After adhesiolysis the boundaries of the fascial defect are identified and the hernia contents are reduced. This can be done with gentle traction using atraumatic laparoscopic graspers and external manual compression on the hernia. If omentum is incarcerated within the hernia then the major risk associated with reduction is bleeding. This can be managed with pressure, hemoclips, endoloops, or electrocautery. If the bowel is incarcerated in the hernia or densely adhered to the hernia sac then excess tension should be avoided to minimize a traction injury to the bowel. Sharp dissection may be necessary to dissect the bowel off of the hernia sac. In some cases it may be necessary to extend the fascial defect by cutting into the fascial edge with scissors in order to adequately reduce the hernia contents. The viability of incarcerated bowel is assessed and necrotic or nonviable bowel is resected.

For many hernias, additional dissection and exposure of the abdominal wall surrounding the fascial defect is necessary prior to mesh placement. This may involve division of the falciform ligament and/or median umbilical ligament, mobilization of the bladder to exposure of the pubic symphysis and Cooper’s ligaments, and/or dissection of the white line to mobilize retroperitoneal organs. For division of ligaments, electrocautery or ultrasonic dissection is used due to the vasculature running within these ligaments.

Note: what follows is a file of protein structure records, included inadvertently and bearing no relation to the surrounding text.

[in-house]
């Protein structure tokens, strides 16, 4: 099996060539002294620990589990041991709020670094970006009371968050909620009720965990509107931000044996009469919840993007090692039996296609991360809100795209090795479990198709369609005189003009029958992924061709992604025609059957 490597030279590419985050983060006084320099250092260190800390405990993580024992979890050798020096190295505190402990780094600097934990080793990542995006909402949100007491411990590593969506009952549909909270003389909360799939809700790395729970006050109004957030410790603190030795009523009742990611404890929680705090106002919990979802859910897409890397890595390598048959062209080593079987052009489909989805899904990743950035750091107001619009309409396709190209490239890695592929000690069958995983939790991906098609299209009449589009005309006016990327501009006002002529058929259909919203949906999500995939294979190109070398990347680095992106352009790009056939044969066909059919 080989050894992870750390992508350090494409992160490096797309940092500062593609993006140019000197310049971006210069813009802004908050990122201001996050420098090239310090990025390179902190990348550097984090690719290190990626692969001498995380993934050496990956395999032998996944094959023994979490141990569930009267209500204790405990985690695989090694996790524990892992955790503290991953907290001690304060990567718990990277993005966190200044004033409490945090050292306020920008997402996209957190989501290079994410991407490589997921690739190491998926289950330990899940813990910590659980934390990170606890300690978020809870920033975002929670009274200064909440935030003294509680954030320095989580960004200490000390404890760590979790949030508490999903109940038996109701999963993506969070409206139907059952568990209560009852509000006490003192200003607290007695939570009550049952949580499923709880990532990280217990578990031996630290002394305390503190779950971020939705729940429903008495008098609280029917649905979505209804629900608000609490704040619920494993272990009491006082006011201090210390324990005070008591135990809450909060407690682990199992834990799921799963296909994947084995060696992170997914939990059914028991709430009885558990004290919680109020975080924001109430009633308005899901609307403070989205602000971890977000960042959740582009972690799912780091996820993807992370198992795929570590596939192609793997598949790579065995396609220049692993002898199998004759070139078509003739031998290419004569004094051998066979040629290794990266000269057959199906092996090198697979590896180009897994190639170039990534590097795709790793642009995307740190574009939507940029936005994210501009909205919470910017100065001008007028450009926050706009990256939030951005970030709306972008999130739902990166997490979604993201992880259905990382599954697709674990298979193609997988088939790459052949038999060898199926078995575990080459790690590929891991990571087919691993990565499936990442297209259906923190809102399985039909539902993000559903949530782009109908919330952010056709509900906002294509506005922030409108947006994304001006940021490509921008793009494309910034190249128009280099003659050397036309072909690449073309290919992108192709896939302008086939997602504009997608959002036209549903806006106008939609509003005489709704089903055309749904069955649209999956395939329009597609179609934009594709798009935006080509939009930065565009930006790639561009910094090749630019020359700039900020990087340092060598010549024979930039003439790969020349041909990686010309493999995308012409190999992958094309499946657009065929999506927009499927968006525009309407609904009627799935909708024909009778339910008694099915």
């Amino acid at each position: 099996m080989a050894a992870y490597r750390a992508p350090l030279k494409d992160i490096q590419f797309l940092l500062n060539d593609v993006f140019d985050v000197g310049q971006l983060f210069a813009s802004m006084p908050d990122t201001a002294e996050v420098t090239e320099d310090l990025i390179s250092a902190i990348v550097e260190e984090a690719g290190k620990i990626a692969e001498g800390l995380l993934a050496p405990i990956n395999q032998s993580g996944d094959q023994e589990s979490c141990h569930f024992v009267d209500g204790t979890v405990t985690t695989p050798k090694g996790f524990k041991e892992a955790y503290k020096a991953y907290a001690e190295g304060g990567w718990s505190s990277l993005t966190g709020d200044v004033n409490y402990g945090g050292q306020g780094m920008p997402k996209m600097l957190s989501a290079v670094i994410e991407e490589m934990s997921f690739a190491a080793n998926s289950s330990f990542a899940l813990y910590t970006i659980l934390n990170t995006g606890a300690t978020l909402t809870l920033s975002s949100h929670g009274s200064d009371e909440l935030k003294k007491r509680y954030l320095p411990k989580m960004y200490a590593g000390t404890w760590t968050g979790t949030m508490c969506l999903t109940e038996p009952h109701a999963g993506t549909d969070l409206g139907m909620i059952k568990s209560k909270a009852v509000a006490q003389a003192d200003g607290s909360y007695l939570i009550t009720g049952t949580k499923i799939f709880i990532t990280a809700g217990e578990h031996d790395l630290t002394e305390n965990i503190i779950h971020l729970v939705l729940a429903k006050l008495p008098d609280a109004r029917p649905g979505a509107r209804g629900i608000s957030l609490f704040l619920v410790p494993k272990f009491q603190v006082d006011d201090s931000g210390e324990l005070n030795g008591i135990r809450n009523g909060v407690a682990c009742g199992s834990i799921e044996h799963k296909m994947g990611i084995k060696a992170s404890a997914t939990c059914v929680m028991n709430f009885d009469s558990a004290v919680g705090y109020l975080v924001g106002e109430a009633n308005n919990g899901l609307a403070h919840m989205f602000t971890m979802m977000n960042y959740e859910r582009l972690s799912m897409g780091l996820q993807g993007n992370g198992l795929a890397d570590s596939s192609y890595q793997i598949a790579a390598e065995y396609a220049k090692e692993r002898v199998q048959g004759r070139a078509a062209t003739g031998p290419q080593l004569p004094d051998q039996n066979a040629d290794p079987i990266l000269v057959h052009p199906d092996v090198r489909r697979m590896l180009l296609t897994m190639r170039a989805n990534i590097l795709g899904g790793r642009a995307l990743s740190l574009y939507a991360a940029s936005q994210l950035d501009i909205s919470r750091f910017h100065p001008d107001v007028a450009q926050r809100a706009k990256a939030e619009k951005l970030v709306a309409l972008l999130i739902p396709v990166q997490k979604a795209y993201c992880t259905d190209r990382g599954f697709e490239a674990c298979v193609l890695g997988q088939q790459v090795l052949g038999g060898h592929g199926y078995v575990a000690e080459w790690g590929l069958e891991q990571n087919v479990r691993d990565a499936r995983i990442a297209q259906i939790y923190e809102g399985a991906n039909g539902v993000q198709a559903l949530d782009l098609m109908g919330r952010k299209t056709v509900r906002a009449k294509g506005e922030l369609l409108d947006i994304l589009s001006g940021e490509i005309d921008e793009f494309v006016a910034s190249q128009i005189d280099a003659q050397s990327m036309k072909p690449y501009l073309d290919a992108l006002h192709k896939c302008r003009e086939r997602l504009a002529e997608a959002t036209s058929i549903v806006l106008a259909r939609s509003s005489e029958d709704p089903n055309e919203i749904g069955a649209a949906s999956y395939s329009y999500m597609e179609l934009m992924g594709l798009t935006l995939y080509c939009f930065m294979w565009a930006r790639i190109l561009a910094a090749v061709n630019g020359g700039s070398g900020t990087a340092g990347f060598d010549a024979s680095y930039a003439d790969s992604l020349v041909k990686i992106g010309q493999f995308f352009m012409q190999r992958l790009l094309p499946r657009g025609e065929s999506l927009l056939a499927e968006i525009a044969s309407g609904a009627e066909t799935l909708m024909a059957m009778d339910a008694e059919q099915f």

At this point, with the hernia contents reduced, the fascial edges of the hernia defect identified circumferentially, and the posterior abdominal wall exposed allowing for wide mesh coverage, the defect is measured. A spinal needle placed perpendicularly through the abdominal wall is used to mark the fascial edges. The pneumoperitoneum is evacuated and the defect measured. Alternatively, the hernia can also be measured intracorporeally using a sterile plastic ruler. If there are multiple hernias present, the maximal distance between all defects is measured.